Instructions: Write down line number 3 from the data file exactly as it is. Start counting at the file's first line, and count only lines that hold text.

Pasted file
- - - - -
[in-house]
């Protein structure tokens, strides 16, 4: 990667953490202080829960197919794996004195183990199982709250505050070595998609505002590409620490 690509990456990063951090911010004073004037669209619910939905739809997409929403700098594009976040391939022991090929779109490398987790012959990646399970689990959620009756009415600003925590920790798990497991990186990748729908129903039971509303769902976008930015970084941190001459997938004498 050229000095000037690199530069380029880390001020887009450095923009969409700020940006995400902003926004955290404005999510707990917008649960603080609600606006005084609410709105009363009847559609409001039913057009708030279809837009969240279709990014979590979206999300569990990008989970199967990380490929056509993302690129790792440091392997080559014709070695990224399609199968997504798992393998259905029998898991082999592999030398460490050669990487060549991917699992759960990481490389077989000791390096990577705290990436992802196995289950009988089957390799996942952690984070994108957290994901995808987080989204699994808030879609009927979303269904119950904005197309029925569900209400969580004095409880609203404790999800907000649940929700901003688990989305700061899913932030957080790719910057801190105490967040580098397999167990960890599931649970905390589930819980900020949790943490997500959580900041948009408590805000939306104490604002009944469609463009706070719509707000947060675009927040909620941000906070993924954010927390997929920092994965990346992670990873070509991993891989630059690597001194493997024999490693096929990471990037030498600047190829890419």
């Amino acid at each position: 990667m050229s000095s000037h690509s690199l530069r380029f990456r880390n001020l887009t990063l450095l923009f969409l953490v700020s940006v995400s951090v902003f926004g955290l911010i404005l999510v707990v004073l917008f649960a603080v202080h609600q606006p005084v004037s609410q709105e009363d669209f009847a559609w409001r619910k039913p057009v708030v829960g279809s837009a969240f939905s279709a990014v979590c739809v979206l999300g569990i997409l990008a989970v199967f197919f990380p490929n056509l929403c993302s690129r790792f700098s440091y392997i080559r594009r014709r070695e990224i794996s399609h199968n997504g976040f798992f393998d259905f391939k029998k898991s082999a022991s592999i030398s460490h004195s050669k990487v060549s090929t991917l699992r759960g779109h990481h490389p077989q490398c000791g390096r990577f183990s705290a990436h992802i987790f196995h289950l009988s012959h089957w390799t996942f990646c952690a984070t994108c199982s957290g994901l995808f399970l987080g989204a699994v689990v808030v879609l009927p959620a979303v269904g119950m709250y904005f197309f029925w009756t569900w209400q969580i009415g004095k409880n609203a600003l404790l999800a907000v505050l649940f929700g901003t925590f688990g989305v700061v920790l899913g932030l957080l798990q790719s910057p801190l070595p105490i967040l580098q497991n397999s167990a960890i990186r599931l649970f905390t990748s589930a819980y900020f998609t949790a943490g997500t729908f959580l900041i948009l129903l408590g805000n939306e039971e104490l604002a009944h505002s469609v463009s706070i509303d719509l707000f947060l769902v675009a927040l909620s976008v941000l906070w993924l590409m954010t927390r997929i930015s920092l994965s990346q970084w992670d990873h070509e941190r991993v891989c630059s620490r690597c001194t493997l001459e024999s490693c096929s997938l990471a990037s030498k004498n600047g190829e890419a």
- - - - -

């Amino acid at each position: 990667m050229s000095s000037h690509s690199l530069r380029f990456r880390n001020l887009t990063l450095l923009f969409l953490v700020s940006v995400s951090v902003f926004g955290l911010i404005l999510v707990v004073l917008f649960a603080v202080h609600q606006p005084v004037s609410q709105e009363d669209f009847a559609w409001r619910k039913p057009v708030v829960g279809s837009a969240f939905s279709a990014v979590c739809v979206l999300g569990i997409l990008a989970v199967f197919f990380p490929n056509l929403c993302s690129r790792f700098s440091y392997i080559r594009r014709r070695e990224i794996s399609h199968n997504g976040f798992f393998d259905f391939k029998k898991s082999a022991s592999i030398s460490h004195s050669k990487v060549s090929t991917l699992r759960g779109h990481h490389p077989q490398c000791g390096r990577f183990s705290a990436h992802i987790f196995h289950l009988s012959h089957w390799t996942f990646c952690a984070t994108c199982s957290g994901l995808f399970l987080g989204a699994v689990v808030v879609l009927p959620a979303v269904g119950m709250y904005f197309f029925w009756t569900w209400q969580i009415g004095k409880n609203a600003l404790l999800a907000v505050l649940f929700g901003t925590f688990g989305v700061v920790l899913g932030l957080l798990q790719s910057p801190l070595p105490i967040l580098q497991n397999s167990a960890i990186r599931l649970f905390t990748s589930a819980y900020f998609t949790a943490g997500t729908f959580l900041i948009l129903l408590g805000n939306e039971e104490l604002a009944h505002s469609v463009s706070i509303d719509l707000f947060l769902v675009a927040l909620s976008v941000l906070w993924l590409m954010t927390r997929i930015s920092l994965s990346q970084w992670d990873h070509e941190r991993v891989c630059s620490r690597c001194t493997l001459e024999s490693c096929s997938l990471a990037s030498k004498n600047g190829e890419a």